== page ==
The worst health crisis my family had ever encountered was coupled with the stress and excitement of planning my only sibling’s wedding. Needless to say any work I had done as the Maid of Honor was quickly taken over by my sister’s closest and more experienced friends. I was fully out of commission.
Her bachelorette party was in May, just weeks after I moved back. My mom asked me not to go but I insisted. What kind of sister would that make me? I wish I hadn’t gone. I can barely remember it through the haze of my prescription drugs. What I do remember is feeling awkward, losing my wallet more than a few times, and drinking when I wasn’t supposed to… which led to a secret vomiting session in some bushes on our way out of a pool party. I was miserable.
By the time the wedding arrived a couple months later my weight was up, Lithium hands still shaky, mind fuzzy, and my self esteem was at an all time low. I was quiet, melancholy and feeling deeply sorry for myself. These were the best days of Morgan’s life, and I was living through the worst of mine. Everyone close to me knew I was having a hard time, but for the most part I compartmentalized those feelings into a corner of myself to deal with later so that I could celebrate with my family, friends and guests. Weddings only happen once.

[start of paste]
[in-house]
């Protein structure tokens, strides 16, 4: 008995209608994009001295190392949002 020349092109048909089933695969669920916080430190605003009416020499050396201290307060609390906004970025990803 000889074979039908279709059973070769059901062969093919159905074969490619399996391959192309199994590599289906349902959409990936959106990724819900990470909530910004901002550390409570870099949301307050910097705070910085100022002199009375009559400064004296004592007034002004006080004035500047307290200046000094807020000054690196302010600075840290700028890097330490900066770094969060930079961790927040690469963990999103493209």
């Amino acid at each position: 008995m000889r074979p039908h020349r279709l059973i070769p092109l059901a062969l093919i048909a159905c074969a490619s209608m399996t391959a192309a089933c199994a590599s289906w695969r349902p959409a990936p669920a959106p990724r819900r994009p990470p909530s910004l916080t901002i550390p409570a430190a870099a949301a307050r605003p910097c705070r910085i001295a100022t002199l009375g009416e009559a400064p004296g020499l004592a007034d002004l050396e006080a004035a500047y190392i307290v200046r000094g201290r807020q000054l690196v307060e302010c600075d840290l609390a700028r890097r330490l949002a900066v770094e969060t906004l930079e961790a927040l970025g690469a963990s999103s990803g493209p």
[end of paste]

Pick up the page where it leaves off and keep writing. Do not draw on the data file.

My brain was still healing and I don’t recall much. I remember drinking too much again, feeling depressed, and snapshots of the beautiful people and epic Sun Valley scenery around me. My mom says I gave a really nice speech. I probably did, but I don’t remember it. .
People and families deal with hardship in different ways. At this moment I felt like it was important to be as present as possible for my sister, my new brother and my parents. But I’ll never forget how it felt to watch Morgan be so happy when I was so far from it. My parents were happy too. I hoped that someday I could get married too… but it was so apparent that I would have to do a lot of personal work first.